Journalists as Partners in the Fight Against CorruptionDec 9, 2015
UNDP has been supporting the Anticorruption Agency of Serbia since the beginning of its operations back in 2010 and has continued supporting the country’s anticorruption agenda ever since.
We are pleased to be able to share preliminary data from the 10th anticorruption benchmarking survey that is just being finalized, showing real impact of the efforts of Serbian authorities and society in the fight against corruption. We are thankful to have been providing support to the achievement of this impact. Namely, 8% of respondents have had direct experience with corruption in the past three months, which is a sustained low percentage since 2012. The good news is also that more people know about the Anticorruption Agency, reaching 85% of respondents this time.
It is also interesting to note however, that this time, citizens expect action from courts, leading on the list of institutions citizens now perceive as primary in the fight against corruption (it used to be the Government). Citizens request stronger enforcement measures as a priority, which is also logical as enforcement gives short term measures. Not to underestimate, however, the need for prevention – the more prevention today, the less need for enforcement tomorrow.
While transparency is a powerful prevention tool, if we connect this notion to good media reporting, then we also get a strong input for proactive investigations and building of a solid track record in enforcement, which is at the focus of EU negotiations and requirements under Chapter 23. In that sense, UNDP attempted to forge partnerships between the media, civil society and authorities, together with the Anticorruption Agency, back in 2012 and 2013. We proposed to the Agency to introduce an innovative approach of placing investigative journalists within NGOs. This way, the journalists received independent institutional backing, rendering them free of editorial policy, as well as an NGO analytical base. On the other hand, the NGOs received professional support for promoting their work and a strong outreach tool through, primarily social media that produced impact quickly. As a result of this piloting, over 40 corruption related stories were published, a lot of them picked up by mainstream media, while some lead to institutional reactions, initiation of prosecution and even arrests.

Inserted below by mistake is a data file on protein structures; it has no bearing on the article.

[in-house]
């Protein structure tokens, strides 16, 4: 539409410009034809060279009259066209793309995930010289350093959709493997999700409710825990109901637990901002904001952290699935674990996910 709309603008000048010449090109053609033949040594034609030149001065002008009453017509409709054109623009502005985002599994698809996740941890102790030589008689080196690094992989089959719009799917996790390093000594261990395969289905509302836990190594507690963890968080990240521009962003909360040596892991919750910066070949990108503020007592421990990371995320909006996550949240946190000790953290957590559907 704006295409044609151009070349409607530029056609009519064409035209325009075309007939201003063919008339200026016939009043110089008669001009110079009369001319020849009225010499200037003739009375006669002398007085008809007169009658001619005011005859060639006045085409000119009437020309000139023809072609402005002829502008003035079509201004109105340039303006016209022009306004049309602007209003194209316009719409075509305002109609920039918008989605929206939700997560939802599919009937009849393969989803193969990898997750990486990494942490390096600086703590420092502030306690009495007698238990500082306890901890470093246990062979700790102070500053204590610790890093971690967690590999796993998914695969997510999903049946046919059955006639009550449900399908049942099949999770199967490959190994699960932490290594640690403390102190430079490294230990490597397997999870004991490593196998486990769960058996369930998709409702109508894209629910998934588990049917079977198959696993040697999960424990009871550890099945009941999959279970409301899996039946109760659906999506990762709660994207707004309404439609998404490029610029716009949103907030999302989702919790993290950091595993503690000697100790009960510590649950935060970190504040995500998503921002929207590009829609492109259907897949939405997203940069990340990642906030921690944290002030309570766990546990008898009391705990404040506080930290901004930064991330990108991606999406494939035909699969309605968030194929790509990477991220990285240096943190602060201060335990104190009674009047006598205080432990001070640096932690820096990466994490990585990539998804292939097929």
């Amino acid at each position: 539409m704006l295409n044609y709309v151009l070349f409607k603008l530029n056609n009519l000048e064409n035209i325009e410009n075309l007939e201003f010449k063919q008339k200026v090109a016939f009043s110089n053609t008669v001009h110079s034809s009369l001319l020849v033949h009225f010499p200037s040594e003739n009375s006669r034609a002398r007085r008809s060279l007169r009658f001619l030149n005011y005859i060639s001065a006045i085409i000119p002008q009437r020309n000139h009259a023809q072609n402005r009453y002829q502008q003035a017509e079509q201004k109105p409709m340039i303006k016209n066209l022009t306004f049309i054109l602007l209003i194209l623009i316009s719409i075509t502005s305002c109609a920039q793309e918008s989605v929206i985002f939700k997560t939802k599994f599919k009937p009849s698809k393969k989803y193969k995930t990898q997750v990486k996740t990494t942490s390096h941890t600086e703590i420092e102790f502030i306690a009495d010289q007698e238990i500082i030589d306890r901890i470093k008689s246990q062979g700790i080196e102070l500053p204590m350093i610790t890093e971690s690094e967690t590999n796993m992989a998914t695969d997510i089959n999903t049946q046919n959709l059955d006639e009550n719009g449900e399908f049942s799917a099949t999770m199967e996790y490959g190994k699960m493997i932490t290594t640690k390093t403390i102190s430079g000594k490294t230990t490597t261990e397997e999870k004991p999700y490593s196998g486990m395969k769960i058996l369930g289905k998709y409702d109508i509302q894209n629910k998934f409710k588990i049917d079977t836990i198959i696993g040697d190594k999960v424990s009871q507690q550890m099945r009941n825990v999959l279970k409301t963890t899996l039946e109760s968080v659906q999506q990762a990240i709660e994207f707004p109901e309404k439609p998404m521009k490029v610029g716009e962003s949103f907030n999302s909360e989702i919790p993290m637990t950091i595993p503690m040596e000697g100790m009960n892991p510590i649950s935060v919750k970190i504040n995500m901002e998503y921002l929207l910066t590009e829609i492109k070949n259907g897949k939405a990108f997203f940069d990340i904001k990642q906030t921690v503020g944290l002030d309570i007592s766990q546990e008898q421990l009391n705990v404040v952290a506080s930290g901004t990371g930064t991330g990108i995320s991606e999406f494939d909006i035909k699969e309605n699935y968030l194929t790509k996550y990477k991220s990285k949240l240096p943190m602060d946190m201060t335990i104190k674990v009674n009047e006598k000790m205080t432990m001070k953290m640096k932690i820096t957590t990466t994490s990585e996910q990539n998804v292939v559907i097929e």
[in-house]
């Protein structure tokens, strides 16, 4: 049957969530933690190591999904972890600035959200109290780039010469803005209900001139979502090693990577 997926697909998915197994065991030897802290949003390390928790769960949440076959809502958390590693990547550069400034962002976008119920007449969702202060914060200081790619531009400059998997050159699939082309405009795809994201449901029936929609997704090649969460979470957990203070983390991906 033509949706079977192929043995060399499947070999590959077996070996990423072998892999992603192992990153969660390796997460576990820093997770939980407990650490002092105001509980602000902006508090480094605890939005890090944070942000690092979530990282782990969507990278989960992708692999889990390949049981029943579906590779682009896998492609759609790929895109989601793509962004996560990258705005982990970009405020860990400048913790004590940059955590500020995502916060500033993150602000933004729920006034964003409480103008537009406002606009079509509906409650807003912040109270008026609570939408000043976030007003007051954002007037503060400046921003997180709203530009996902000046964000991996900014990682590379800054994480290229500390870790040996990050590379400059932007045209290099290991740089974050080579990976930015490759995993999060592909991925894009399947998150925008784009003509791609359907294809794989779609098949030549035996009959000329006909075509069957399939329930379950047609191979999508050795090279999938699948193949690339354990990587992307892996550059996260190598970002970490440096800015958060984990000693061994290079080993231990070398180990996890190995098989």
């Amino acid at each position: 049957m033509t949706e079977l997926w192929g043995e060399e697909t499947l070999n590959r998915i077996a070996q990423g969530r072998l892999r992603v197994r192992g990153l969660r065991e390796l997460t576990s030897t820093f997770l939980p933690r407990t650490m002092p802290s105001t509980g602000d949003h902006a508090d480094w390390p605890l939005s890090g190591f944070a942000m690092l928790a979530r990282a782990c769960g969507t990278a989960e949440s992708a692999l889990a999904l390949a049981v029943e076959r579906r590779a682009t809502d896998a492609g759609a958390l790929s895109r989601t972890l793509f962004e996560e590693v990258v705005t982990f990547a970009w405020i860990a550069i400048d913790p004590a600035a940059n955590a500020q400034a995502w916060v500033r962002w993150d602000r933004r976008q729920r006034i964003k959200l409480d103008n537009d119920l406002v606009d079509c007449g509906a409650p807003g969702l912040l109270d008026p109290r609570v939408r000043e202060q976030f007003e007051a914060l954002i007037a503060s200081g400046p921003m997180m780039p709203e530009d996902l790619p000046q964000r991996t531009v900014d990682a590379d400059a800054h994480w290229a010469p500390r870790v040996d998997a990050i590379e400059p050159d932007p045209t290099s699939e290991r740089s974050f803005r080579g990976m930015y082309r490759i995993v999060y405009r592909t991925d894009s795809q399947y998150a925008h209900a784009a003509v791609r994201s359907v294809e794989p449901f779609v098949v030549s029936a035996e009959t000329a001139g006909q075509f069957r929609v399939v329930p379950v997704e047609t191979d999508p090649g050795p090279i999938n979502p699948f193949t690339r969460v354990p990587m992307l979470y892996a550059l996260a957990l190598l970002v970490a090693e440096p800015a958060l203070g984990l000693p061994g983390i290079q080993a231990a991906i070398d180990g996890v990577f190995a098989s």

We went on with upscaling this methodology, forged strong partnerships with existing journalistic-type NGOs as well, and supported the research of cases of misuse of public funds. As a result of this and last year’s activities, over 140 stories were published, while about 20 of them led to institutional reactions, while one story led to a change in the management of a municipality.
Let me conclude by emphasizing the importance of strong, sound and independent investigative journalism. When we asked colleagues from Finland, which was ranked high on the Corruption Perception Index, what is their strongest tool in the fight against corruption, given that they don’t have a particular institutional setup in that regard, their answer was – the media! Let us continue working together to emulate their succes in Serbia.
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